The Virginia Marise slides away from the dock into the pitch-black night. At 4 a.m., the only light comes from a flood light illuminating the deck of the boat and a handful of streetlights on land that disappear into the darkness as Captain Rodman Sykes maneuvers his boat out of the harbor, the black sky indistinguishable from the black sea.
This is a familiar scene to fishermen like Mr. Sykes. Commercial fishermen have headed out on these New England waters for some 400 years, casting their lines and nets overboard just as the sun peeks over the horizon. But at daybreak on this August morning, there’s a new sight. As the inky-black night gradually fades into the dim gray pre-dawn light, five red flashing lights appear all in a row on the horizon.
Those lights come from the five turbines making up the United States’ first offshore wind farm – the 30 megawatt Block Island Wind Farm. As the Virginia Marise draws closer, and the sky begins to blush pink, the turbines stand out on the horizon. The blades turn slowly in the slight breeze, generating electricity that flows through a cable buried in the seabed to Rhode Island’s Block Island.
The turbines and all the hardware that accompanies them spun to life in December 2016. So far, this is the only offshore wind power in the nation, and with just five turbines, it’s a small installation. But that’s soon to change. Massachusetts, Rhode Island, and Connecticut have already selected larger projects which are set to be installed not far from the Block Island Wind Farm. And more are in the development pipeline in New York, New Jersey, and Maryland.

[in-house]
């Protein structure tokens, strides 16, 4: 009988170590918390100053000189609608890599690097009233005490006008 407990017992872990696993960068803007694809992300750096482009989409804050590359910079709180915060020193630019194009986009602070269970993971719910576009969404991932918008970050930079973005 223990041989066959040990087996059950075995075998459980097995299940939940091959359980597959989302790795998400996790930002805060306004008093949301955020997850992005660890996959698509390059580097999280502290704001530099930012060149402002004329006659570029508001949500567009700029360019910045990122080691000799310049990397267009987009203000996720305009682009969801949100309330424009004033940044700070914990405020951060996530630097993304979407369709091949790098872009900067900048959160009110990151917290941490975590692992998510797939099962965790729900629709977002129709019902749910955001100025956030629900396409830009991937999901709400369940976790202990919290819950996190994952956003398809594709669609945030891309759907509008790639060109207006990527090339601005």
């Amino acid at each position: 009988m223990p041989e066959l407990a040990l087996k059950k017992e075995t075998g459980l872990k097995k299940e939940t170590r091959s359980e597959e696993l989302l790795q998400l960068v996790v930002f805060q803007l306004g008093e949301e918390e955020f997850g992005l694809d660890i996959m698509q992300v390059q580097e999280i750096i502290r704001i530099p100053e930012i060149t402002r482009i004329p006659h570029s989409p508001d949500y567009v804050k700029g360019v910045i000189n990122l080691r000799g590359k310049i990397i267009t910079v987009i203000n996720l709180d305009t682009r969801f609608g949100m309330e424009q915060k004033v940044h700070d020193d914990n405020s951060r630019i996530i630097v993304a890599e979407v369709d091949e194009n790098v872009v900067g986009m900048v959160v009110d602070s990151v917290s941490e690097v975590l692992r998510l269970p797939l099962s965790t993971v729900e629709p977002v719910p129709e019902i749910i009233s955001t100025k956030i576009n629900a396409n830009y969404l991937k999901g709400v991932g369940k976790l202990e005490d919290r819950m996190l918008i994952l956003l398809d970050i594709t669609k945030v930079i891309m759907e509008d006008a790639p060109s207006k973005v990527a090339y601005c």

This flurry of activity has sparked agitation among the fishermen who have long been a fixture on the Eastern seaboard. Could fields of turbines disrupt their operations and the resource on which their livelihoods depend? Meetings with developers and permitting officials have been tense and, at times, explosive. A group of fishermen have even sued the federal government for leasing a tract of seafloor south of Long Island to an offshore wind developer.
But despite the hostility, some fishermen have expressed the desire to find a way to share the seas. And that will to find common ground may be the first step toward coexistence.
“We’ve got two renewable resources. One in seafood, and one in wind,” says Eric Hansen, a Massachusetts scallop fisherman. “They shouldn’t have to compete.”